SPU Foundation Board member Bill Clancy and his wife, Doris, were a part of this gathering of friends. "This was our first exposure to Lewis' personal life and the importance of his writings to Christianity," he said. "Doris and I enjoyed sharing this learning experience with other Christians and are anxious to read more of Lewis' works."
Rainer Maria Rilke,
translated by M.D. Herter Norton
Norton, first printing 1934
In this book of letters, written over the months of 1903 and 1904, we listen in on an intimate conversation between an experienced practitioner and a young novice who yearns to learn and grow. We overhear unexpected advice, and sometimes startling, penetrating, often wise insight into writing, living, and leading.
Henry Holt, 2009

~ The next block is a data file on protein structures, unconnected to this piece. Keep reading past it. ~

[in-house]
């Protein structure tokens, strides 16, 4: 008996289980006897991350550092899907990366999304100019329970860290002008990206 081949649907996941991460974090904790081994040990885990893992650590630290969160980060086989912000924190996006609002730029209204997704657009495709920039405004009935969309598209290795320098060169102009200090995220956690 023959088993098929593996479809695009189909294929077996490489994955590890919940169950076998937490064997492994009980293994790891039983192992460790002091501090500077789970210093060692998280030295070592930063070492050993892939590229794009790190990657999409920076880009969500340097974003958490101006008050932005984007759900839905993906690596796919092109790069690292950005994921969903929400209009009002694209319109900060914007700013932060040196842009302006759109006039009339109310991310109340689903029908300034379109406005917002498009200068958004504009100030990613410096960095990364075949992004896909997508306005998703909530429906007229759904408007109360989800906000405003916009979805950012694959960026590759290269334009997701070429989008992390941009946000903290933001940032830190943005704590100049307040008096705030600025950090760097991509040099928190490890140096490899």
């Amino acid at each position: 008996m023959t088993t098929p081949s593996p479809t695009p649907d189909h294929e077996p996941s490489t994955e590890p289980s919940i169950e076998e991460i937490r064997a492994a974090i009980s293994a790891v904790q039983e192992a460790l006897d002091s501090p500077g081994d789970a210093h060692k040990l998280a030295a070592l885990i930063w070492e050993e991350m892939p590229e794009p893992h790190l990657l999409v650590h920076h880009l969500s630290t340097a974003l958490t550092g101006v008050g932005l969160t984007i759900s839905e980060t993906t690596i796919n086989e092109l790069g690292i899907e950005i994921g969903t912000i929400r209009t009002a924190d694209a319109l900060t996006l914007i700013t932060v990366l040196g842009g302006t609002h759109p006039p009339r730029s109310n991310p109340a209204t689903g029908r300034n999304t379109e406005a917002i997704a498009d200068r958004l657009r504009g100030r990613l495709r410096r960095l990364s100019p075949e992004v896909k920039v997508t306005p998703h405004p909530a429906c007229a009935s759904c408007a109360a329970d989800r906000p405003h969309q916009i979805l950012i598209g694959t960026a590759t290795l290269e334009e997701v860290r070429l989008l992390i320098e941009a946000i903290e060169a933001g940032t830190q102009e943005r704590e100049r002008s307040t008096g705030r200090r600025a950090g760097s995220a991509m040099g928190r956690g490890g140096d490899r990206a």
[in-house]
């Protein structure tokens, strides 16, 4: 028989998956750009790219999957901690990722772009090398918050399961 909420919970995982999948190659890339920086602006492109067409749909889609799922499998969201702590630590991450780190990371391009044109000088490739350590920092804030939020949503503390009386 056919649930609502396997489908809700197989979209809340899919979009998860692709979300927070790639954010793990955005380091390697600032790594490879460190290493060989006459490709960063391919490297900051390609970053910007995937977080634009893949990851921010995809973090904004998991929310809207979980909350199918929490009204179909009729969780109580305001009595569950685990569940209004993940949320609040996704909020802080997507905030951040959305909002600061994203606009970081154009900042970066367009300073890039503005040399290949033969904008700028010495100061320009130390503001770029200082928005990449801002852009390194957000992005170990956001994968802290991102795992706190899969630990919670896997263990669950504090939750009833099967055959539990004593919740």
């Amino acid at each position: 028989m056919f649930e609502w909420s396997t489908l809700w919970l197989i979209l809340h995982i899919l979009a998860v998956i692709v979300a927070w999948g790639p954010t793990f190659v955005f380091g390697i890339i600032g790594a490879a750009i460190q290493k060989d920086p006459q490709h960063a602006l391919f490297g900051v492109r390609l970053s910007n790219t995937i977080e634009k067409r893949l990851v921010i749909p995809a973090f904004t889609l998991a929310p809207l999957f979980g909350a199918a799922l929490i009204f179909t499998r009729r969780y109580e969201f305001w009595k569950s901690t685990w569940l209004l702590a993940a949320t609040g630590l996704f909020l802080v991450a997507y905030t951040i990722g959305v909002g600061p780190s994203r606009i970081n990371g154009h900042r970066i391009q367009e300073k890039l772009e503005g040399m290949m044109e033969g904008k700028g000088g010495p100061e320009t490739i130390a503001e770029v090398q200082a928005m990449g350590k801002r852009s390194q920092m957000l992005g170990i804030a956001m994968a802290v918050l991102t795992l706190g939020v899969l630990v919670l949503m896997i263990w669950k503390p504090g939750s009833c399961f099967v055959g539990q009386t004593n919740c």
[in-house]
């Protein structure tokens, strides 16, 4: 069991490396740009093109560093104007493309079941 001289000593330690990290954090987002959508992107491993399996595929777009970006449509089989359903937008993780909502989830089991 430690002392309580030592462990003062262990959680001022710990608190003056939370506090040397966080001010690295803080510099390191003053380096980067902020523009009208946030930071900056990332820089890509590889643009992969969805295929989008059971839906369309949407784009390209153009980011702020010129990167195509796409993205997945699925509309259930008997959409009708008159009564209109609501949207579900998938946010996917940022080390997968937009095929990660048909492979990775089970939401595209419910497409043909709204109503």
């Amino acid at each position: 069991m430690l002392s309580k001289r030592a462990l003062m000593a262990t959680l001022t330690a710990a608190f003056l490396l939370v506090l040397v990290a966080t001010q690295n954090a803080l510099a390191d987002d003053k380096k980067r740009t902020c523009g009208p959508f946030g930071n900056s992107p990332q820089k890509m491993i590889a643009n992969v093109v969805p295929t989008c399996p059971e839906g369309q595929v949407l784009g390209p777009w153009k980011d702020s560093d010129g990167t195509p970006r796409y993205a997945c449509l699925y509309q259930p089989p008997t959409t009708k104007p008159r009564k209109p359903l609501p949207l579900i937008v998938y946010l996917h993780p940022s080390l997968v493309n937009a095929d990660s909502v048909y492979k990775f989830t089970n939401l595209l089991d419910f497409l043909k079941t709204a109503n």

The British novelist Hilary Mantel takes us deep into the life and times of the inimitable King Henry VIII. Our focus is on those pivotal years between 1500 and 1535, that extraordinary moment when Tudor England is unhooked from the Roman pope so that the ruthless Henry can marry Anne Boleyn. This is a fascinating novel, reporting history, while at the same time decidedly interpreting history.
Forthcoming from InterVarsity Press, President Eaton's new book, Engaging the Culture, Changing the World: The Christian University in a Post-Christian World, lays out many of his deepest convictions about what he describes as "the powerfully important role of the Christian university to make a difference in a world that yearns for something more." Additional information about the book will be available soon.